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Legislation Passed to Allow Free Legal Services to Victorian Community


Thursday, 5th April 2012 at 4:25 pm
Staff Reporter
The Victorian State Government has passed legislation which will allow in-house lawyers to undertake pro bono legal work in the same way as their private practice counterparts and in-house lawyers in other parts of Australia.

Thursday, 5th April 2012
at 4:25 pm
Staff Reporter


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Legislation Passed to Allow Free Legal Services to Victorian Community
Thursday, 5th April 2012 at 4:25 pm

The Victorian State Government has passed legislation which will allow in-house lawyers to undertake pro bono legal work in the same way as their private practice counterparts and in-house lawyers in other parts of Australia.

The Legal Profession and Public Notaries Amendment Bill 2012 was passed by the Victorian Parliament on March 27.

It amends the Legal Profession Act 2004 to remove restrictions that prevented holders of corporate practicing certificates from engaging in pro bono legal practice.

The National Pro Bono Resource Centre has welcomed the passing of the legislation.

Director of the National Pro Bono Resource Centre, John Corker, said that the increased pro bono capacity that results from the reforms is “great news” for the many disadvantaged and marginalised Victorians who cannot afford legal assistance.

Until now, the practising certificates available to Victoria’s in-house lawyers limited them to providing legal advice to their employer only.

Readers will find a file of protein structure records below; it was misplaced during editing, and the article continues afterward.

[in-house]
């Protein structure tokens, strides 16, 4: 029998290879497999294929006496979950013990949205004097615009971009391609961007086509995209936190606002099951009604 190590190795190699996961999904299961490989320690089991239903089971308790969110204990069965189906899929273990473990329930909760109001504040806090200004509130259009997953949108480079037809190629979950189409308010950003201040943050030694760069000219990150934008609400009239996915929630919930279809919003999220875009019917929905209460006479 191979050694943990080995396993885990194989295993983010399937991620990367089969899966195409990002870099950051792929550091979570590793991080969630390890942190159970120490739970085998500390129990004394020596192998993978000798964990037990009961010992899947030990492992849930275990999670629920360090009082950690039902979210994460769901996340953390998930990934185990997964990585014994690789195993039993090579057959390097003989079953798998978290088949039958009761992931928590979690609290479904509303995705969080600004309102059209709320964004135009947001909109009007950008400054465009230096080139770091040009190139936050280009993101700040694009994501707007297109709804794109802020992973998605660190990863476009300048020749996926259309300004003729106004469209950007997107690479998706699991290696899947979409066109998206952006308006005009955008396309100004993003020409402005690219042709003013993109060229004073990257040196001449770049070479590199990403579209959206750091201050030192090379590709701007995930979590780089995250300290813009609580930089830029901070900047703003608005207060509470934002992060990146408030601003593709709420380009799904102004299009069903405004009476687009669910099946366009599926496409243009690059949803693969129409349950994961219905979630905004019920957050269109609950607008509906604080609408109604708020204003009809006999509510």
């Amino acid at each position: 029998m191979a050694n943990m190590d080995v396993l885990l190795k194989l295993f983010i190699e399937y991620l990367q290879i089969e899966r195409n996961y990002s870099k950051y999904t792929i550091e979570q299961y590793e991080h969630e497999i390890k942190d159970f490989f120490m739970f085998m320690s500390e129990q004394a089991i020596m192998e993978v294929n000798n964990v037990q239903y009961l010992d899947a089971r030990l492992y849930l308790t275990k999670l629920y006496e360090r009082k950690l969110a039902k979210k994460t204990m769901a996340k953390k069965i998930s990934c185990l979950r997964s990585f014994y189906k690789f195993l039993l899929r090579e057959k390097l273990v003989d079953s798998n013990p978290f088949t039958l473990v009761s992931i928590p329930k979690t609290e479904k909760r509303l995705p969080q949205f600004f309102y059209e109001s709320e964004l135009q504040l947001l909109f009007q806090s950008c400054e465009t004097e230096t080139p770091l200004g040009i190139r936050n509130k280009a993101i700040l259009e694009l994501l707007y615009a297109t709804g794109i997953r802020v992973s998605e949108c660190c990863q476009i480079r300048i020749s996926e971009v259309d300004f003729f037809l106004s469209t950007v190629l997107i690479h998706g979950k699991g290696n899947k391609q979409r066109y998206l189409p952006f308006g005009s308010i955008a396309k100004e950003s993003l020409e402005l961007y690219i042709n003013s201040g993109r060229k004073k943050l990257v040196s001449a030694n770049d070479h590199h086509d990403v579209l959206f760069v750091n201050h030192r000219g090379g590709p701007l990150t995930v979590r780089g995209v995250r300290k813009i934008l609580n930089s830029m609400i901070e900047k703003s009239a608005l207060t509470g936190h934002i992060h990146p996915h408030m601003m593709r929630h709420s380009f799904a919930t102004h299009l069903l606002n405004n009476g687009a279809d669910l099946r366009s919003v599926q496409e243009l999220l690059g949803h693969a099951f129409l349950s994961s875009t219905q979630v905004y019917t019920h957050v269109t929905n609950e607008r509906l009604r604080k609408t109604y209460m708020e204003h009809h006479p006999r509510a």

However, with the legislation now passed, Victoria’s 2,700 in-house lawyers who work for businesses, governments or community organisations will be able to use their professional expertise to assist in addressing unmet legal need by doing pro bono legal work outside their workplace.

Last month, Pro Bono Australia News reported the Victorian Government’s intention to introduce the legislation following lobbying by the National Pro Bono Resource Centre, the Public Interest Law Clearing House VIC (PILCH),the Australian Corporate Lawyers Association (ACLA) and DLA Piper.

Queensland and New South Wales have already lifted similar restrictions on corporate practising certificates and there are said to be efforts underway to work towards similar reforms in other jurisdictions.

“Now that this barrier is being removed in Victoria, it is a good time for national corporations to develop their pro bono practices and take advantage of this new opportunity to give back to the community,” Corker said.  




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